• Sergeant Masashi Itō, Minagawa's superior, surrendered days later, May 23, 1960, on Guam.[17]


  • Corporal Shoichi Yokoi, who served under Itō, was captured on Guam in January 1972.[13][18]
  • Private 1st Class Kinshichi Kozuka held out with Lt. Onoda for 28 years until he was killed in a shootout with Philippine police in October 1972.[19]
  • Lieutenant Hiroo Onoda, who held out from December 1944 until March 1974 on Lubang Island in the Philippines with Akatsu, Shimada and Kozuka, was relieved of duty by his former commanding officer in March 1974.[14]
  • Private Teruo Nakamura, a Taiwan-born soldier (Amis: Attun Palalin), was discovered by the Indonesian Air Force on Morotai, and surrendered to a search patrol on December 18, 1974.[13][20] Nakamura, who spoke neither Japanese nor Chinese, was the last confirmed holdout. He was discovered 29 years, 3 months, and 16 days after the Japanese Instrument of Surrender was signed.


  • The Asahi Shimbun reported in January 1980 that Captain Fumio Nakaharu (中晴文夫) still held out at Mount Halcon in the Philippines. A search team headed by his former comrade-in-arms Isao Miyazawa (宮沢功) believed it had found his hut.[21][22][23] Miyazawa had been looking for Nakahara for many years.[24] However, no evidence that Nakahara lived as late as 1980 has been documented.
  • In 1981, a Diet of Japan committee mentioned newspaper reports that holdouts were still living in the forest on Vella Lavella in the Solomon Islands, and said searches had been conducted several times over the decades, but said the information was too scant to take any further action.[25]


  • In January 1990, Shigeyuki Hashimoto and Kiyoaki Tanaka returned to Japan from Malaysia. After the Japanese surrender, they joined the Malayan Communist Party's guerrilla forces to continue fighting against the British during the Emergency, only returning after the CPM laid down its arms and signed a peace treaty.[26][27]

Since the 1990s a number of holdouts have been allegedly spotted. However no proof of their existence has been found and some investigators believe these may be stories invented by local residents to attract Japanese tourists.[28]

See also


  1. Gillin and Etter 500
  2. "Hidden Japanese surrender after Pacific War has ended - Jan 01, 1946 - HISTORY.com".
  3. ベトナム独立戦争参加日本人の事跡に基づく日越のあり方に関する研究 (PDF). 井川 一久 (in Japanese). Tokyo foundation. October 2005. Retrieved 2010-06-10.
  4. 日越関係発展の方途を探る研究 ヴェトナム独立戦争参加日本人―その実態と日越両国にとっての歴史的意味― (PDF). 井川 一久 (in Japanese). Tokyo foundation. May 2006. Retrieved 2010-06-10.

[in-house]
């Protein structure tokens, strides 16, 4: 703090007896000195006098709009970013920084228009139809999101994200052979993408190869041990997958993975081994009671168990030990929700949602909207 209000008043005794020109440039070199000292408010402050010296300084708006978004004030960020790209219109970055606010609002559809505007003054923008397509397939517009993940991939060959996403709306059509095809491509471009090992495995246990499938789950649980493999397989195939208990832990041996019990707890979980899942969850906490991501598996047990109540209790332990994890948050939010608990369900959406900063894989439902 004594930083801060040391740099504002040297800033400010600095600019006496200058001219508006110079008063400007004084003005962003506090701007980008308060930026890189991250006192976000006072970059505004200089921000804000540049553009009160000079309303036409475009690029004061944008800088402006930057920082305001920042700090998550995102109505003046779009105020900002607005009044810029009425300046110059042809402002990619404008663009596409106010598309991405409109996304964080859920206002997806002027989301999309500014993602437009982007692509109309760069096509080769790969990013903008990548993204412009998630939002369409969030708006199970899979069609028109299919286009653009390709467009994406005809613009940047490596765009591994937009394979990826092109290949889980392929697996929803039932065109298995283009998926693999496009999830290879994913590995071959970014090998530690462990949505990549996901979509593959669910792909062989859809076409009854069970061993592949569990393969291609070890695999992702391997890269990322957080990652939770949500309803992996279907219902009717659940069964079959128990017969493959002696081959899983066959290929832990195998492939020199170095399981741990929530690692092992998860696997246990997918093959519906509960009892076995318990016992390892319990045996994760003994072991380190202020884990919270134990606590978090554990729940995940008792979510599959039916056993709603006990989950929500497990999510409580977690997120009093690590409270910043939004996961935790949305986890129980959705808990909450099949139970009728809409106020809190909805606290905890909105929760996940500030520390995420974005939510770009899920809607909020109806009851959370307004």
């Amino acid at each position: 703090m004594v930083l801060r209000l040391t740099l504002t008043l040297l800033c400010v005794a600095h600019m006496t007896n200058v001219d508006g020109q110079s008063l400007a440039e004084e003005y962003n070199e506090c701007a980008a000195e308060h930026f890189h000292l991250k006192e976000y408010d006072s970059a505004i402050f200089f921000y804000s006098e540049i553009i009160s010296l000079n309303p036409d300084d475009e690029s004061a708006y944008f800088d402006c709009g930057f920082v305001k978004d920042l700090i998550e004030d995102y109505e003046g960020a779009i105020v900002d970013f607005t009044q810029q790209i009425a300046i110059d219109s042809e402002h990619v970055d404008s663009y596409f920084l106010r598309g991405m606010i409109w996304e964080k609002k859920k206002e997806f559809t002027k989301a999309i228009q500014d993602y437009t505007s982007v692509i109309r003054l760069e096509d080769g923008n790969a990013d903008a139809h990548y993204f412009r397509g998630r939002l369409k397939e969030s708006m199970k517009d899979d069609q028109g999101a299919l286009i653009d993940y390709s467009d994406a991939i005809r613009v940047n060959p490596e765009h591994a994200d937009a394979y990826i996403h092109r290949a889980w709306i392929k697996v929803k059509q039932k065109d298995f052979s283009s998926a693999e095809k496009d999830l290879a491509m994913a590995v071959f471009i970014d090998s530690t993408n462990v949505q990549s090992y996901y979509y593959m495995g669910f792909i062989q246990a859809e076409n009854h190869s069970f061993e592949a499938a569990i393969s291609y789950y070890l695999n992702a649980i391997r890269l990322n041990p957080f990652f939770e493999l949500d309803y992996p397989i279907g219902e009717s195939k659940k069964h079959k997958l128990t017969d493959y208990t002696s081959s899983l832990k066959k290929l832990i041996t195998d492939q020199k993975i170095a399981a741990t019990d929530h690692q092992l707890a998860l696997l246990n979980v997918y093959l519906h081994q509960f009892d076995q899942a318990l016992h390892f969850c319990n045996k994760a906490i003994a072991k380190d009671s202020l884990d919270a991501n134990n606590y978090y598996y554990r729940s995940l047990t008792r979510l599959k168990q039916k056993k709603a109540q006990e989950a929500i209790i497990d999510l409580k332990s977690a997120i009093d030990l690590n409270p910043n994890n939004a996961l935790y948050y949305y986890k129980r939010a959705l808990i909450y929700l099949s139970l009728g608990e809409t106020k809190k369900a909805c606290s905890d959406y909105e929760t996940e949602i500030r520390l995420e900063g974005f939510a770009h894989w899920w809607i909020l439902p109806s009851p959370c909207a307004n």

5. "Profiles of Known Japanese Holdouts | Lt Ei Yamaguchi, Surrendered – April 1947". Wanpela.
  6. "Hirohito Photo with MP's Induces Japs to Give Up". Albuquerque Journal. May 12, 1948. p. 6.
  7. "Japanese Surrender After Four Year Hiding". Pacific Stars and Stripes. Jan 10, 1949. p. 5.
  8. "Profiles of Known Japanese Holdouts | Yamakage Kufuku". Wanpela. Retrieved 2012-06-05.
  9. "Three Jap Stragglers Hold Out on Tiny Isle", The Lima (O.) News, p. 5, April 8, 1952
  10. "ベトナム独立戦争参加日本人の事跡に基づく日越のあり方に関する研究" (PDF). 井川 一久. Tokyo foundation. October 2005. Retrieved 2010-06-10.
  11. "日越関係発展の方途を探る研究 ヴェトナム独立戦争参加日本人―その実態と日越両国にとっての歴史的意味―" (PDF). 井川 一久. Tokyo foundation. May 2006. Retrieved 2010-06-10.
  12. "Pacific War Finally Ends for 19 Die-Hard Japanese". Pacific Stars and Stripes. Jun 27, 1951. p. 1.
  13. 1 2 3 4 "Final Straggler: the Japanese soldier who outlasted Hiroo Onoda". A Blast from the Past. September 15, 2015. Retrieved 2015-09-22.
  14. 1 2 "Onoda Home; 'It Was 30 Years on Duty'", Pacific Stars and Stripes, p. 7, March 14, 1974
  15. "Gettysburg Times - Google News Archive Search". news.google.com.
  16. "Japanese Soldier Finds War's Over", Oakland Tribune, p. 1, May 21, 1960
  17. "Straggler Reports to Emperor", Pacific Stars and Stripes, p. 1, June 8, 1960
  18. Kristof, Nicholas D (September 26, 1997), "Shoichi Yokoi, 82, Is Dead; Japan Soldier Hid 27 Years", The New York Times
  19. "The Last PCS for Lieutenant Onoda", Pacific Stars and Stripes, p. 6, March 13, 1974
  20. "The Last Last Soldier?", Time, January 13, 1975
  21. Asahi Shimbun, January 18, 1980
  22. "Still fighting, 35 years after V-J day" (PDF), Finger Lakes Times, Fulton History, p. 1, April 10, 1980
  23. "Soldier's hut found in Philippines", Milwaukee Sentinel, Google News, p. 3, April 5, 1980
  24. 宮沢, 功 (1957). "連載 サラリーマン男のロマン ミンドロ島戦友捜索奮戦記". 実業之日本. Jitsugyo no Nihon Sha. 83 (6): 102–105.
  25. "第094回国会 社会労働委員会 第7号 昭和五十六年四月十四日(火曜日)" (in Japanese). Kokkai.ndl.go.jp. Retrieved 2014-01-18.
  26. "Japan uneasy with wartime loyalty raised by two returning guerrillas". The Daytona Beach News-Journal. Associated Press. January 13, 1990. Retrieved August 15, 2016 via Google News Archives.
  27. Yates, Ronald E. (January 15, 1990). "WWII Die-hards Receive Cool Greeting In Japan". The Chicago Tribune. Retrieved August 15, 2016.
  28. "No Surrender Japanese Holdouts After WWII". www.wanpela.com.